Assessing the budget risk in childrens social care


By Paul Carey-Kent, Policy Manager, CIPFA

With rising and changing demand and declining resources, funding children’s social services has now edged ahead of adult social care as the most pressing concern for local government finance heads in upper tier councils, according to findings in a report from CIPFA and Peopletoo.

With demand outstripping budgets and no radical improvement in outcomes of children’s services in a decade, there needs to be a greater focus on effective use of public money.

The report, Changing Children’s Lives, outlines the financial pressures felt by councils working to meet children’s social care needs and sets out the context for why the number of children receiving social care has risen in recent years. By understanding the circumstances for the increased pressure on children’s social services budgets, councils will be in a better position to meet the challenges and improve outcomes.

There has been a surge in demand for children’s care in recent years and the findings show that while the funding shortfall is a major and growing issue there needs to be effective leadership and performance management at the corporate level. Addressing the issue is more than just providing pounds and people. 

However, while consideration for the cause is important, the immediate financial pressures on services cannot be avoided. Having worked with the Association of Directors of Adult Social Services (ADASS) to develop an advisory risk assessment tool for councils with adult social care responsibility, CIPFA has developed a parallel tool for children’s services.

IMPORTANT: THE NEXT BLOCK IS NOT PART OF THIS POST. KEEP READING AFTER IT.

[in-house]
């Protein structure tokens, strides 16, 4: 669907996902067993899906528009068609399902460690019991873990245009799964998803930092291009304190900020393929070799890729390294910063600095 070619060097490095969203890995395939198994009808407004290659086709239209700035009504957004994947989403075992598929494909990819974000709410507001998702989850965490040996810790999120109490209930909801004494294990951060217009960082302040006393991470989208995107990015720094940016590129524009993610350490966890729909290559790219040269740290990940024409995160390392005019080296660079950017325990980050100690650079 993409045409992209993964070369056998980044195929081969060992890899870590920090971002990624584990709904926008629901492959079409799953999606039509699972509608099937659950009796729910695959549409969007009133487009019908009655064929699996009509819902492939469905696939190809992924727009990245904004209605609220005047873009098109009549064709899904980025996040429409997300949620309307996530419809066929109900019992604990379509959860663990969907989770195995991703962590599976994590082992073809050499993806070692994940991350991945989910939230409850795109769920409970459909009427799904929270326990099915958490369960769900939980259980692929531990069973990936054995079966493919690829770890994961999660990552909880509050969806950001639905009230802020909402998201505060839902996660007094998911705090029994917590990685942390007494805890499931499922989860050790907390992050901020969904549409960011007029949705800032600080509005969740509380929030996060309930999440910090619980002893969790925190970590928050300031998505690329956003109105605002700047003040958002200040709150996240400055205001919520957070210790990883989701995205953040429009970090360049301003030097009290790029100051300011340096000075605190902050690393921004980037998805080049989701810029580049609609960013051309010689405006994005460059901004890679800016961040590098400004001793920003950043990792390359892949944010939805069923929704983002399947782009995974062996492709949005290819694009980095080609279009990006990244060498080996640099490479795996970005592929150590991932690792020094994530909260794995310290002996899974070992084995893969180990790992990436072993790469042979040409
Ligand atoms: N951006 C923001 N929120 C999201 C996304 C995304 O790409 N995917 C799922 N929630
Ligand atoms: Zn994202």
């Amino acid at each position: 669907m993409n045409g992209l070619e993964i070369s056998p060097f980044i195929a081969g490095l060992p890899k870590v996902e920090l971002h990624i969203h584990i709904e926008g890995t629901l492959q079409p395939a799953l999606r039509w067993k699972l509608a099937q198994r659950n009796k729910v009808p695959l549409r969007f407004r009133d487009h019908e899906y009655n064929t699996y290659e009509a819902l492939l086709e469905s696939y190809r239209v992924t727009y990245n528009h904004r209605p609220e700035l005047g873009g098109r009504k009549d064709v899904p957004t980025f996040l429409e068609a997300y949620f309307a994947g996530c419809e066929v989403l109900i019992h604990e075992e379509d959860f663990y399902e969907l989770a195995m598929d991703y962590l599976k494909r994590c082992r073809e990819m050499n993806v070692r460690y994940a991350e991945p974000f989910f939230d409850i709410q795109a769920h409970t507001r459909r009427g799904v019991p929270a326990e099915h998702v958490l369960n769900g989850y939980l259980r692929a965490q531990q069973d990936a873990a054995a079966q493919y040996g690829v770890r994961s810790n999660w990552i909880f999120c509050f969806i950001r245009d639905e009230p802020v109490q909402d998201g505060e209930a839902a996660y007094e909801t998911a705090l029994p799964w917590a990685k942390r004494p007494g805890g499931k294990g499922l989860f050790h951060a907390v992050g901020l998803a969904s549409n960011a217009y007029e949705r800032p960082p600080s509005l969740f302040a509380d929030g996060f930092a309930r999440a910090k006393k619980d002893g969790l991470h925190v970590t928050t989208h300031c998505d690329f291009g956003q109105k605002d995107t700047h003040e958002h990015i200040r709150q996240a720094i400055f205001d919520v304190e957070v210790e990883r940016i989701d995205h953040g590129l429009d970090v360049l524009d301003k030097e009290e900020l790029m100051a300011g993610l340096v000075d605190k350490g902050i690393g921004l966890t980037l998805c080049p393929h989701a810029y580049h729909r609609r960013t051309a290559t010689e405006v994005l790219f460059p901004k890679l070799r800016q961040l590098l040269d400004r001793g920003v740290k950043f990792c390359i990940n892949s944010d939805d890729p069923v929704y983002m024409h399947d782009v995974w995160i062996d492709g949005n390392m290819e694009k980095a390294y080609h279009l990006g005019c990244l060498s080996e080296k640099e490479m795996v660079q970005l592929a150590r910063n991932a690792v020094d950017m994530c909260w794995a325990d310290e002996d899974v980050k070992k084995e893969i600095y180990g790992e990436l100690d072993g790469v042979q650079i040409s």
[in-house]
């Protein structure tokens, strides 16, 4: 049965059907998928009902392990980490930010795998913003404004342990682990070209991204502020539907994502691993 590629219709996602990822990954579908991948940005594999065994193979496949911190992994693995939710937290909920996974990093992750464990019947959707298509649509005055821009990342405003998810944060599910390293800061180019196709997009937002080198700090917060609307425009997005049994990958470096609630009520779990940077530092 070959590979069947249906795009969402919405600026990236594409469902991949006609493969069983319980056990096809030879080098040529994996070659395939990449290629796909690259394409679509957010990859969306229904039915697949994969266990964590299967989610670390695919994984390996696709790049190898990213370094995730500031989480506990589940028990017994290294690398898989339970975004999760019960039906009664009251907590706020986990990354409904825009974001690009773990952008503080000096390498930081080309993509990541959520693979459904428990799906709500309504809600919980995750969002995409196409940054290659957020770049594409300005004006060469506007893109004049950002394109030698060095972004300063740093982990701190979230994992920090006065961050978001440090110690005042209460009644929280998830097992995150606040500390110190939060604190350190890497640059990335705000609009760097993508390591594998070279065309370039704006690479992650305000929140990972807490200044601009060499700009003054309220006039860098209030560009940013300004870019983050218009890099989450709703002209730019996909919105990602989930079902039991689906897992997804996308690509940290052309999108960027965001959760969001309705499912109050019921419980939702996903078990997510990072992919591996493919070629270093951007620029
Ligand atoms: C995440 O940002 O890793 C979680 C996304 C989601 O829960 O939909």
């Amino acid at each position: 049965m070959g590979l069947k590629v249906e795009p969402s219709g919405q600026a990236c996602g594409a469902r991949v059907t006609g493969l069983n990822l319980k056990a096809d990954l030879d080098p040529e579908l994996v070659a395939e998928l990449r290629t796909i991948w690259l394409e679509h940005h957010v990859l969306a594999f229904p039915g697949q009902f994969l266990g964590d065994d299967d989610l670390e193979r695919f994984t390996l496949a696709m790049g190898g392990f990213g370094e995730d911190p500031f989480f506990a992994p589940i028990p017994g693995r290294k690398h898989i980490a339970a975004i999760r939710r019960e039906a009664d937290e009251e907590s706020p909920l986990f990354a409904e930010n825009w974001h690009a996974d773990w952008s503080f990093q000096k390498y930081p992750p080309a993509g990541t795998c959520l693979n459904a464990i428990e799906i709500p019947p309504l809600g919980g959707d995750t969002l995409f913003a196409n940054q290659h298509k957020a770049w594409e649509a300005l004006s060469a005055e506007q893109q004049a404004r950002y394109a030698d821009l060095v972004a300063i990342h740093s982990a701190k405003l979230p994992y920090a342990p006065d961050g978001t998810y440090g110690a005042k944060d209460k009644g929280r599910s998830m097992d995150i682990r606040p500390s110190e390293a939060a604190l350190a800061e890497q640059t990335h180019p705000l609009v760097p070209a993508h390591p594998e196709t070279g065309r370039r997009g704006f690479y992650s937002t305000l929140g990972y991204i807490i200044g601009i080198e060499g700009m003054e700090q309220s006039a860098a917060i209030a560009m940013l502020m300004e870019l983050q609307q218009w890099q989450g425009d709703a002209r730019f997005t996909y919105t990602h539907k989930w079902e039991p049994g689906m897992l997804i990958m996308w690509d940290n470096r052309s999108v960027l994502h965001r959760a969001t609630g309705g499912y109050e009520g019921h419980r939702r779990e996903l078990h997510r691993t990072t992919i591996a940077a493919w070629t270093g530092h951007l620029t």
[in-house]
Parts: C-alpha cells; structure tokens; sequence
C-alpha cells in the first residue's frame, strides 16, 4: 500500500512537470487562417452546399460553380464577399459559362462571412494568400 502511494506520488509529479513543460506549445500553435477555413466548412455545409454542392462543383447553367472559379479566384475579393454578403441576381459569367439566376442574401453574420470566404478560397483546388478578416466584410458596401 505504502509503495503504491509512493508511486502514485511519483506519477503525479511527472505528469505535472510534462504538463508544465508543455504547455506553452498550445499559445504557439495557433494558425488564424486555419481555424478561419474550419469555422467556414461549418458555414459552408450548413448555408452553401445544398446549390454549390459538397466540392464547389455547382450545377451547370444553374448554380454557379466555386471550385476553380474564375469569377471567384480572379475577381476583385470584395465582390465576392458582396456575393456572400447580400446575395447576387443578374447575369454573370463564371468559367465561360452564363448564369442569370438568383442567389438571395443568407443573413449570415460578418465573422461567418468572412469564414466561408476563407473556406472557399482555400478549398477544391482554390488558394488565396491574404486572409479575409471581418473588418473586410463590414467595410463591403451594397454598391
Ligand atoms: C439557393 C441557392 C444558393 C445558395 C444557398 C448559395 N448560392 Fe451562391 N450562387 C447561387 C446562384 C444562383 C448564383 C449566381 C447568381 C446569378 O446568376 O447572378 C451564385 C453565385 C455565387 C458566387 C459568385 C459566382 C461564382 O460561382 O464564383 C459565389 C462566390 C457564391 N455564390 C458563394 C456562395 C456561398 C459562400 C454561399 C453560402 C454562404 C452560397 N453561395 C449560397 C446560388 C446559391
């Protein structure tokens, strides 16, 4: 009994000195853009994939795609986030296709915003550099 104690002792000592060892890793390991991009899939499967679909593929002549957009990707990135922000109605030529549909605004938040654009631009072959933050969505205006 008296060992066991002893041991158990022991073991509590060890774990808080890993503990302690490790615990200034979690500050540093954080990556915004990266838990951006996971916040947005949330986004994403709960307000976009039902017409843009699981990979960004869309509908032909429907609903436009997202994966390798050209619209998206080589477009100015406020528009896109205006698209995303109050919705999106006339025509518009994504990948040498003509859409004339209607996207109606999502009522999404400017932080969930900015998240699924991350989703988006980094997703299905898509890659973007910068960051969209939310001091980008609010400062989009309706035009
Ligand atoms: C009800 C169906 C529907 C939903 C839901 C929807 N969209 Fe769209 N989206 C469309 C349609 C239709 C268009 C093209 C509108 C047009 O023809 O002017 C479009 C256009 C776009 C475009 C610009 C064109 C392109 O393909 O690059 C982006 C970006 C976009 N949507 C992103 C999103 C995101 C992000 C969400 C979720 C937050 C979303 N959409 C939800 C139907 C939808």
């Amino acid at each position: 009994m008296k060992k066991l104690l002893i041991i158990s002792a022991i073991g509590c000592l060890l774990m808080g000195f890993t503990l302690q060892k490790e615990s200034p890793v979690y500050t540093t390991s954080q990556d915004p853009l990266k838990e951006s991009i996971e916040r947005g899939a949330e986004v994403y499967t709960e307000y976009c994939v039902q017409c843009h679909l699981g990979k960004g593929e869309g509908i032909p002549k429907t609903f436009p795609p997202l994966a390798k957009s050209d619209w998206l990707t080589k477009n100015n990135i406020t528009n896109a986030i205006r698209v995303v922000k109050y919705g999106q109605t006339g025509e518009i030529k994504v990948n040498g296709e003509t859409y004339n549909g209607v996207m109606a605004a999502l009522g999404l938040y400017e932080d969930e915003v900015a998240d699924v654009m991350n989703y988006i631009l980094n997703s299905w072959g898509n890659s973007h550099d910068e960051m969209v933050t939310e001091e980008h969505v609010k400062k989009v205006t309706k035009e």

Authorities can use the Children’s Services Budget Risk Tool to check if unsustainable financial pressures might be faced in their children’s social services. By assessing the extent to which various risk factors apply, the tool gives a broad impression of how challenging it is likely to be to generate any planned level of savings. The answers involve a fair degree of judgement, but combining a wide range of such questions leads to a well-grounded overview that can inform the budget setting process.

Of course, the tool is only one indicative means of assessing the position and cannot take account of all local circumstances. Meeting the demand for children’s social services requires the government to understand why the surge has occurred since addressing the demand is a complex process that touches many different services.

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